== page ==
This rare Bessa folding camera was from the first production of the Bessa line. First produced in 1929 by Voigtländer, this Bessa is a medium format folder that uses 120 Film to produce 6x9" photographs.
This was the first self-erecting camera offered by Voigtländer. These early Bessa folders were produced with four different lens types: Voigtar, Vaskar, Skopar, and the Color Skopar – this camera has the Voigtar 1:7.7. Also there were three shutter leaf options: Prontor, Compur, Compur Rapid – this camera has the AGC Prontor.
The camera has three indicated f-stops, 7.7, 11 and 22 and the lens also has three indicated focusing options, Portraits, Groups, Landscapes. There are indicated distance measurements and I believe they are in feet 5-8, 10-20, 25-infinity. There are three shutter speeds, 1/25, 1/50, 1/100 with ‘B’ and ‘T’.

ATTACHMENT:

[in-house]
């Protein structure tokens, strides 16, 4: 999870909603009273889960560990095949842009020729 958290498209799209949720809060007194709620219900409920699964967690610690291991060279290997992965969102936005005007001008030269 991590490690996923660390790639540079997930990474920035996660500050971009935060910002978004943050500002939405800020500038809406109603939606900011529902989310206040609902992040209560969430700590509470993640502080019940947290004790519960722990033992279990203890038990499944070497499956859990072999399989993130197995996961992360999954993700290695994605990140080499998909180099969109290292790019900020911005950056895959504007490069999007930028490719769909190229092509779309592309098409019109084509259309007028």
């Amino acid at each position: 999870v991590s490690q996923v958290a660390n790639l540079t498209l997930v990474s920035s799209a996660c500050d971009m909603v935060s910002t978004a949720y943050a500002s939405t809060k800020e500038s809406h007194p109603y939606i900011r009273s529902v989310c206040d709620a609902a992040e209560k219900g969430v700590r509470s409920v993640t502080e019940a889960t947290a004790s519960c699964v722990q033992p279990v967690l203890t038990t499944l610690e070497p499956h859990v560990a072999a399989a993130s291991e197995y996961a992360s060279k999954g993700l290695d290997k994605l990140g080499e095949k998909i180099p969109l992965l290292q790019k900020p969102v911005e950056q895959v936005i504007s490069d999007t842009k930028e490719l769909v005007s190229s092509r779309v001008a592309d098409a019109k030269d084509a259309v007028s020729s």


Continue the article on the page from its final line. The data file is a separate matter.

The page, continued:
There is a ‘brilliant finder’ for composing your shot and it switches from portrait to landscape easily. It uses 120mm film and shoots in 6×9, so you get 8 shots per roll.
Shutter, aperture and film wind on controls are working well. The bellows are intact and light tight with no rips, holes or tears and the lens is clean and clear. The folding mechanism works easily and smoothly. Unfortunately the camera has lost it's right-hand chrome arm (see photo 2), but this doesn't affect the camera use, or ability to close. The camera has some minor paint-loss on the edges (see photos), but nothing major. The original leather carry case is in good condition with the strap still in place.